I know you're trying to emphasize that dreams seem "less important" and "less real", while the reality is that some dreams feel very real. I know how you also said that this doesn't mean that those in Biblical times who experienced visions did not see God face to face and have an experience, but then why would that not apply to Aslan and Lucy. give me a break. If you saw a dream, where you met God, would it feel less real to you? would you feel God's very existence was somehow not as convincing because you met him in a dream? Absolutely preposterous.

  2. says:

    only narnia

  3. ALEX ........... says:

    Narnia is a very famous movie that is spread over the world……..If there is going to produce more of the Narnia movie i can't wait to see it.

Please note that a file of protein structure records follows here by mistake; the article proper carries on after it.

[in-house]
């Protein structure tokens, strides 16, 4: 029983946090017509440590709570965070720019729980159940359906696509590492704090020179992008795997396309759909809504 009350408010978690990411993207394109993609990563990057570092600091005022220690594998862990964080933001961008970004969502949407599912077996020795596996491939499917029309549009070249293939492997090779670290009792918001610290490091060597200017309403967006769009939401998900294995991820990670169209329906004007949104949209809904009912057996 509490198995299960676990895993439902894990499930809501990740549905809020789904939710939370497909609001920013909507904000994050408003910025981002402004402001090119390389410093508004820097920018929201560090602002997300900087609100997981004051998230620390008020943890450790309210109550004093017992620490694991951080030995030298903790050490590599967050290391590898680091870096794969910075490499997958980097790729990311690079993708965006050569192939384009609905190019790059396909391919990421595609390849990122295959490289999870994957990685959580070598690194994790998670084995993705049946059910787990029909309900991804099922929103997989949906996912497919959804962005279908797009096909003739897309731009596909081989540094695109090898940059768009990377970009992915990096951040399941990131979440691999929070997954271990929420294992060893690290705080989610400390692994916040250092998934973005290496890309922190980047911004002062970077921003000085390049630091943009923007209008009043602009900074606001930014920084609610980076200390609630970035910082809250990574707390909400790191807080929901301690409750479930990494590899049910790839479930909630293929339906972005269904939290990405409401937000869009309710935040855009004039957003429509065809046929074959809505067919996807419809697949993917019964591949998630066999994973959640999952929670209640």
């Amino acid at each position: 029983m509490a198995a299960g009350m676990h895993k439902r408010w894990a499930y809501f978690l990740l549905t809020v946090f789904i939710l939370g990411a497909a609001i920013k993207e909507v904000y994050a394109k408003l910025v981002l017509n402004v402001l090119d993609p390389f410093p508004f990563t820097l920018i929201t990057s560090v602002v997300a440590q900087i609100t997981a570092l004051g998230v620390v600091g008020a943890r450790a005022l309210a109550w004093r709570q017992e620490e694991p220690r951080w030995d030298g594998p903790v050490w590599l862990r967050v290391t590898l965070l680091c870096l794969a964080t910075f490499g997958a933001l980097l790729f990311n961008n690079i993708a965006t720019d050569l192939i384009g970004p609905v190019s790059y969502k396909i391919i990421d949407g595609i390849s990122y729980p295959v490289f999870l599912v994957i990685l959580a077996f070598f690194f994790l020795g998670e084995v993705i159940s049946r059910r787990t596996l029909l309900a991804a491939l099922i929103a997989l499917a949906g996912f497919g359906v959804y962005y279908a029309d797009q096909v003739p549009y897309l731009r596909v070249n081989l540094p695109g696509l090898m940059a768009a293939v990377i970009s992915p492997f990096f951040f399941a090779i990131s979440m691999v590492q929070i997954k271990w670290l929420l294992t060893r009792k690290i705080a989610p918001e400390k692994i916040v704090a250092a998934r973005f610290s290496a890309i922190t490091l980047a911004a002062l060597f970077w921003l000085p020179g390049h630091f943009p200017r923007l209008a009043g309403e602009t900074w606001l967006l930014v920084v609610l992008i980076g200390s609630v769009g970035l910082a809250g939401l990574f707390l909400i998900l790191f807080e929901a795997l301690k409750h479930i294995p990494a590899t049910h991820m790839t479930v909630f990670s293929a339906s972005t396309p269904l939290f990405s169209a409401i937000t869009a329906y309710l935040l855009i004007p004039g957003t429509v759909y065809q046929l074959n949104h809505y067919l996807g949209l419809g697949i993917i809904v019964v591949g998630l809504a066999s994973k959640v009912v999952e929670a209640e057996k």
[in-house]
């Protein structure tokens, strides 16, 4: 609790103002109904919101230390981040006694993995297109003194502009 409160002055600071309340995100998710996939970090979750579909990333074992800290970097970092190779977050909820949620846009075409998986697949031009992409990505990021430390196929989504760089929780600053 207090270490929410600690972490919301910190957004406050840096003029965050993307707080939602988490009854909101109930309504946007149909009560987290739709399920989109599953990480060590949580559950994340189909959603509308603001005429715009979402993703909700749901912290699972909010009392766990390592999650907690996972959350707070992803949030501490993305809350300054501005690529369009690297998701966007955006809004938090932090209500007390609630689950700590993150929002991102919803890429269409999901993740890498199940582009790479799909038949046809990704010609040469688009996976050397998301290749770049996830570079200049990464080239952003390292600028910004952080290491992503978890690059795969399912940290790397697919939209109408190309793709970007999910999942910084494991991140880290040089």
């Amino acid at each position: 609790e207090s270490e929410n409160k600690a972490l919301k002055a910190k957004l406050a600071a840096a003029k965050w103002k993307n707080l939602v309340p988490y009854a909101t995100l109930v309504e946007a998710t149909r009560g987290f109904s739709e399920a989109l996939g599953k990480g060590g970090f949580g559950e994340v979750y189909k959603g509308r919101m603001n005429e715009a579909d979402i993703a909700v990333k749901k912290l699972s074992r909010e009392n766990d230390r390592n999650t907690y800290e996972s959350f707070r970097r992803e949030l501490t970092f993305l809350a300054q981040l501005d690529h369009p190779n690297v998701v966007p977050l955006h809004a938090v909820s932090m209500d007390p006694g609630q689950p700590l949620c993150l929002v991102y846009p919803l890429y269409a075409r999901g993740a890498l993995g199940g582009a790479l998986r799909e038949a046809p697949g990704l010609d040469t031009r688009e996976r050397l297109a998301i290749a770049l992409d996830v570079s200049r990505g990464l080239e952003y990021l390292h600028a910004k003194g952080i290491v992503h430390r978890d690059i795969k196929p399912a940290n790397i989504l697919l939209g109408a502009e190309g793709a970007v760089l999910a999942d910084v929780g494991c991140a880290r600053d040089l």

4. Now this is a movie I would love to see I've always been fascintated by the life of C.S. Lewis

  5. canan says:

    I LOVE you skandar

  6. canan says:

    a narnıa 3 ne zaman vizyona girecek
    skandar :d

  7. canan says:

    I lovely narnıa
    I love you king edmund

  8. glumPuddle says:

    What exactly do you mean by articles relating to the books?

  9. icarus says:

    For most films i would agree that it doesn't. However for this, i feel they need some form of involvement from an established name to lend the project some credibility and elevate it above being merely an amateur fan movie.

  10. always narnian says:

    Like I said though, it seemed like the film makers were calling into question that she actually saw Aslan. That's what I mean….When doing it, if she had had a dream in the book, then do it in the movie. Why change it without reason? It sent a message to me- that Lucy wasn't actually going to Aslan in a real experience, she was simply seeing him in a dream.